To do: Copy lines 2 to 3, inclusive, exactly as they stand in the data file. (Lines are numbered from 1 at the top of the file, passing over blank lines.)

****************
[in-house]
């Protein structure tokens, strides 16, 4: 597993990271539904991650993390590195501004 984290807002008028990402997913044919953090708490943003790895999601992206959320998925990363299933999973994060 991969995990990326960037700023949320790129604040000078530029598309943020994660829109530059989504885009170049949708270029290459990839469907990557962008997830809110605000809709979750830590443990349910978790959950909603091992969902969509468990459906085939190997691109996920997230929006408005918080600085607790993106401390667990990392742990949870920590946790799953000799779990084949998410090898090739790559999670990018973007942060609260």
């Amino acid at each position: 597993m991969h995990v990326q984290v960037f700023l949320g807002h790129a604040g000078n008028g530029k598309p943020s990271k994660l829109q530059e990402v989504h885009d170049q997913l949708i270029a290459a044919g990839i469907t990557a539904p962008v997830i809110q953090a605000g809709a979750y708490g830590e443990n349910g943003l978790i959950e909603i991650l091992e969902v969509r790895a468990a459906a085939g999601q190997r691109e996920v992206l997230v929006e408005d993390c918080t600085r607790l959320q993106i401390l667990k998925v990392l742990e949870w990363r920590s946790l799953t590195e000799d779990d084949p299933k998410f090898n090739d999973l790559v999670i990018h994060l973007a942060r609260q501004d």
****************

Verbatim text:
């Protein structure tokens, strides 16, 4: 597993990271539904991650993390590195501004 984290807002008028990402997913044919953090708490943003790895999601992206959320998925990363299933999973994060 991969995990990326960037700023949320790129604040000078530029598309943020994660829109530059989504885009170049949708270029290459990839469907990557962008997830809110605000809709979750830590443990349910978790959950909603091992969902969509468990459906085939190997691109996920997230929006408005918080600085607790993106401390667990990392742990949870920590946790799953000799779990084949998410090898090739790559999670990018973007942060609260």
């Amino acid at each position: 597993m991969h995990v990326q984290v960037f700023l949320g807002h790129a604040g000078n008028g530029k598309p943020s990271k994660l829109q530059e990402v989504h885009d170049q997913l949708i270029a290459a044919g990839i469907t990557a539904p962008v997830i809110q953090a605000g809709a979750y708490g830590e443990n349910g943003l978790i959950e909603i991650l091992e969902v969509r790895a468990a459906a085939g999601q190997r691109e996920v992206l997230v929006e408005d993390c918080t600085r607790l959320q993106i401390l667990k998925v990392l742990e949870w990363r920590s946790l799953t590195e000799d779990d084949p299933k998410f090898n090739d999973l790559v999670i990018h994060l973007a942060r609260q501004d």